This has proven partially successful, as the U.S. experienced incomprehensible price drops not consonant with global supply and demand in the last quarter. It was purely a case of the Saudis, who had seen their American business drop from 6 million barrels daily six years ago. This occurred as American conventional production, including Gulf of Mexico deep-sea drilling, was peaking.
But Riyadh also became aware America was on the verge of production that could make the U.S. the world’s top exporter. This perception is based on the reality that America’s fast-increasing shale production has only unearthed 10% of our nation’s potential of oil and natural gas.
While the Saudis are grappling with the depletion of its five monumentally massive crude oil excavation fields, their defense of market share has become a matter of protecting its previous huge world percentage; and the incomparable influence that has provided them in the role of leading “influence factor” in the Middle East.
It is our prediction that this will fail, as most of America’s major shale developments are now in various stages of progress, which should finally make the U.S. oil and natural gas development totally independent from any imports within the next few years.
Although the Keystone XL oil pipeline approval is a close call, needing an override of a presidential veto, the U.S. powers that be realize the country’s “energy power” will certify the U.S. as the world’s leading nation in natural resources, as well as finished goods conversion and exports.
A side issue of Saudi Arabia’s full steam ahead strategy, in addition to selective price cuts, could cause adverse reactions in Iran, Russia, and such second-tier developers as Iraq, Nigeria and Libya, as well additional OPEC members whose budgets have suffered bitterly under the Saudis’ attempt to protect its market share against the accelerating “fracking” of America’s superior technological capability.
U.S. refineries reach peak capacity
With ever-increasing capacity utilization onsite and estimated at 25% expansion in the past decade reaching more than 20 million barrels per day, America’s 140-plus refineries, the most expansive in the world, are intensively generating additional revenues through their wide range of oil derivatives and condensate exports not restricted by the 1974 oil export embargo.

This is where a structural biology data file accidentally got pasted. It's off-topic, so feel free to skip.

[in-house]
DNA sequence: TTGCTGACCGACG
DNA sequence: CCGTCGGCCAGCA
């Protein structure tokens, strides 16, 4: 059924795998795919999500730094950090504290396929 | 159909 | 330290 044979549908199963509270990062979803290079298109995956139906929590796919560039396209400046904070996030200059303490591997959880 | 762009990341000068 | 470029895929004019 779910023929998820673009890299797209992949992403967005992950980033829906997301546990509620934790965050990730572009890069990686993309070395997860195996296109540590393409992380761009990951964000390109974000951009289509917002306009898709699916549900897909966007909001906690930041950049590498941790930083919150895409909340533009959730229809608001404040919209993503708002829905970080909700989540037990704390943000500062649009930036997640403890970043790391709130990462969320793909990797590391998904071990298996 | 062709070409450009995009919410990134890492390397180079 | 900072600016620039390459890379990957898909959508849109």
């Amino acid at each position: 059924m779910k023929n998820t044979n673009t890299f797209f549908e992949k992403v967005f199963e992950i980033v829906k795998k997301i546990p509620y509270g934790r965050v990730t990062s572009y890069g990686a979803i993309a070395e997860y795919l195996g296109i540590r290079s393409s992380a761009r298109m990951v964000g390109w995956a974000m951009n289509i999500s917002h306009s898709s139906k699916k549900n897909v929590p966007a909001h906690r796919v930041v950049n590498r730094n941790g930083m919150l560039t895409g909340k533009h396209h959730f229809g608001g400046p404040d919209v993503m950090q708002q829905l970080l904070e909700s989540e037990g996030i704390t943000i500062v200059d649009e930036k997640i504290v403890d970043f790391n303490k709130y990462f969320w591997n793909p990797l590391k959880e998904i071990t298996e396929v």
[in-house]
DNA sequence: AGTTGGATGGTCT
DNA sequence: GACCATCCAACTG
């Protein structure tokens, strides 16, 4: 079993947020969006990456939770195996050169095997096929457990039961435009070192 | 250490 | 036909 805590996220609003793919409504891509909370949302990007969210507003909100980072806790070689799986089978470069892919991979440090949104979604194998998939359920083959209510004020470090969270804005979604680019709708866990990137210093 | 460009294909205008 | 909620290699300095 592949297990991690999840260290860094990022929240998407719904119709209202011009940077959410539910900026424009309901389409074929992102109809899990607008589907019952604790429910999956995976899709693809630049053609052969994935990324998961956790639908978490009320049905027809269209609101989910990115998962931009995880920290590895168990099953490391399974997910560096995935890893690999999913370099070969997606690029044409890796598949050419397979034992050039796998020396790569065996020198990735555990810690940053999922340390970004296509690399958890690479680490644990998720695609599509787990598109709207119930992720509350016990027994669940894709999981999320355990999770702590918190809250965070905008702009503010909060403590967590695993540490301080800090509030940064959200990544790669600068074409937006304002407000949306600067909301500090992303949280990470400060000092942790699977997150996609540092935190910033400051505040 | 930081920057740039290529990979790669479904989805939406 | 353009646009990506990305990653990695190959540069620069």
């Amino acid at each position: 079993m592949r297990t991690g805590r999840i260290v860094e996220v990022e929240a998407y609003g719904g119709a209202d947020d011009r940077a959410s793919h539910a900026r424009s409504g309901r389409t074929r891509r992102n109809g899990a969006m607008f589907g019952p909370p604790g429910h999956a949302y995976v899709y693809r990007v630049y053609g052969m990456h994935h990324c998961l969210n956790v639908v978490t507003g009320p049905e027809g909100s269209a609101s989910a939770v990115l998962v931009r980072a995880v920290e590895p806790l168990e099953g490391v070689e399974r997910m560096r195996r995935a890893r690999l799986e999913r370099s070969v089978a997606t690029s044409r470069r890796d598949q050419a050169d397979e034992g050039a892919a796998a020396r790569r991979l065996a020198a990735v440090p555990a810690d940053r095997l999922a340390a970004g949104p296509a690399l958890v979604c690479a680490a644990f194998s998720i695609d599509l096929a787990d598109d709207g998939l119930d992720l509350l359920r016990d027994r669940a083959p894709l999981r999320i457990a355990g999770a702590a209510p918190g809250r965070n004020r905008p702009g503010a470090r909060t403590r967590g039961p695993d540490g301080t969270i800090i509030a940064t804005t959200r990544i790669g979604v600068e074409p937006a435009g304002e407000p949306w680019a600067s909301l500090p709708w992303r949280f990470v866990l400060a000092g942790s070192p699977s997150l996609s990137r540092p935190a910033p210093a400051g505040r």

This allows shipment of gasoline, jet fuel, diesel, and light oil condensates for outward- bound shipments and resulted in a major increase in total volume in 2014, exceeding that of any previous year.
While net imports of Brent crude foreign imports, which have fallen by 2.3 million barrels a day, have largely been replaced by domestically produced “light, tight oil,” domestic refiners are hopeful the projected U.S. 2015 average of 9.3 million barrels a day (700,000 above the 2014 level) will be attained.
Their concern is a combination of a presidential veto of the XL oil pipeline and a cutback of U.S. fracking production due to the unexpected oil price crash will leave them short of 2015 crude oil input to make up for the cutback in imports.
Current plans to restructure the antiquated U.S. oil and natural gas piping system, which has not been updated for decades both in structural material and in geographic relocation to tie-in with major U.S. shale expansion sites, will eventually go full-steam ahead. But the impact on access to accelerate shipments is now in doubt due to potential fracking cutbacks.
Be that as it may, the increasingly sophisticated refining techniques for all types of oil derivatives, domestic and increasing export commitments will be proceeding at full speed.